I am so sick of the attitude that people demonstrating very loud and disruptive behaviours are "normal" or "just having fun," and that those who are quiet, sensitive, and do not annoy those around them are in the wrong --or as one poster infers, not legitimate, if we call in a complaint against those who are responsible for the disturbance.

I am (by genetics) extremely sensitive to environmental conditions, and I have always chosen my living situations carefully to avoid disturbing neighborhood environments as much as possible. There is no reason why my right to a peaceful home environment should be dismissed in such a cavalier manner!

anon187430
Post 4

we have very noisy neighbours who are about 16 to 19 and tend to have parties most nigth when the main kid's dad is at work.

It is horrendously annoying and we struggle to sleep sometimes as they play music, they scream, they shout, they swear and they play football right outside the window.

We can't shut the window because the room gets too hot even without the heaters on so it is not an option, but even when we called the police in the past in the early stages of the partying development, nearly nothing was done.

they are nice neighbours but when they do it most nights it gets infuriating and they've even done it when our other neighbours had a new born baby who couldn't sleep. i won't step outside because, although the main kid is nice, the other can be very aggressive and verbally abusive.

anon173680
Post 3

My neighbors have loud parties every weekend and they are outside on the side of my house. I just got new windows and I can't even open them because these neighbors are so loud. He is a fireman so he knows all the police in town. I feel like if I complained to the police, they wouldn't do anything. What to do?

elizabeth23
Post 2

In addition to neighbourhood issues with disturbing the peace, a situation in which it becomes a more tricky problem is in college dormitories. Many colleges and universities, whether public or private, dry (banning alcohol) or wet (allowing alcohol), have some rule about the violation of noise, often basing this on the article's mention of a need for a semblance of society and order. Unfortunately, it is sometimes much harder in a dormitory to figure out if someone complaining is legitimate or just someone with sensitive hearing; it can also be difficult to tell who the noisy person was, and to make sure they quiet down. I worked in residence life at school for two years, and that was one of the parts of the job I liked the least.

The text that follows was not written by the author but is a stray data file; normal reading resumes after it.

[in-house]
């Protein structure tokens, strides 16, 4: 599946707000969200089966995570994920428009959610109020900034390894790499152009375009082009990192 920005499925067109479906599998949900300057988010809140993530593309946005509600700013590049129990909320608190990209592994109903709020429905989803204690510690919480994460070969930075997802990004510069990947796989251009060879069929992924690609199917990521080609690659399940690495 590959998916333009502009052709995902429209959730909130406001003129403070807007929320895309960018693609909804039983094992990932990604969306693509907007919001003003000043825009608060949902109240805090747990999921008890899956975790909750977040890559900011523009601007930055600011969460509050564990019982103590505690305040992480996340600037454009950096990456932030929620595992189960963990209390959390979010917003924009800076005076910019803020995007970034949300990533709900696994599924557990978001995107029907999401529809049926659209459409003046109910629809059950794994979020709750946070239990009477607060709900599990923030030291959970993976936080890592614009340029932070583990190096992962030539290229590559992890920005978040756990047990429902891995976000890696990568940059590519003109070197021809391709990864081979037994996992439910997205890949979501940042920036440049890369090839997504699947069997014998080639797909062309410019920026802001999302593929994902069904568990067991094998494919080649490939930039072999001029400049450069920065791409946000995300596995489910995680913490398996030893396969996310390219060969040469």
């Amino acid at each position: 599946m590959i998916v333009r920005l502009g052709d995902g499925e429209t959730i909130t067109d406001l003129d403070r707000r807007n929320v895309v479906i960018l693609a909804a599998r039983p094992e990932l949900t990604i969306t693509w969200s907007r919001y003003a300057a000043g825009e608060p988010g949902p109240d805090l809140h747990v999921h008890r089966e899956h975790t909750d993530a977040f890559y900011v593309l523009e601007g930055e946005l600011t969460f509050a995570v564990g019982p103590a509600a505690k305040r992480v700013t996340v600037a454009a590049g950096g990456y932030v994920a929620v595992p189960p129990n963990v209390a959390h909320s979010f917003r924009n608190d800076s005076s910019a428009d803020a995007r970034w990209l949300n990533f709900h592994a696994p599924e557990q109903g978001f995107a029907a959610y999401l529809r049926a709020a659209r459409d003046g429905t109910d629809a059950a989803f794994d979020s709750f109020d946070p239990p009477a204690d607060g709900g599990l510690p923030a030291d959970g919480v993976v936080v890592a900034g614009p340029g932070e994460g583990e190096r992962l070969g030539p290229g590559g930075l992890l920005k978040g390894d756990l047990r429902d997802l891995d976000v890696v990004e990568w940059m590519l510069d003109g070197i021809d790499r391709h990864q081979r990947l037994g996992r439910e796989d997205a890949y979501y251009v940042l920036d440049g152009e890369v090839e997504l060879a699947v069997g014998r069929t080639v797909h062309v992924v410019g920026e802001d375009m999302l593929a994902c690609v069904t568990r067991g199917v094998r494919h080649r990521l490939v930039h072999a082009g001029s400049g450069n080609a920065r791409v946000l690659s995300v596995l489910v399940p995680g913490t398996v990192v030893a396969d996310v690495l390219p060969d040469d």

ronburg44
Post 1

The use and enforcement of disturbing the peace laws is often used by local police in efforts to deter a variety of human behavior that is disturbing to others. One of the most obvious examples of this is the breaking up of under-aged drinking parties. Officers will use the laws to then enter a home of the suspected party under the auspice that the activity is disturbing the peace.

While this seems like a good thing that we should empower the local police to do, I believe that there might be too much interpretation left up to the officer to determine and judge what is "disturbing the police." If we take that into consideration, we are asking to much of the officer and there presents a problem with the separation of the three branches of government.

I hope that we have strong and specific policies to police our officers and guide them to the proper application of the law. There is a reason that we have differences in the judicial and executive branches.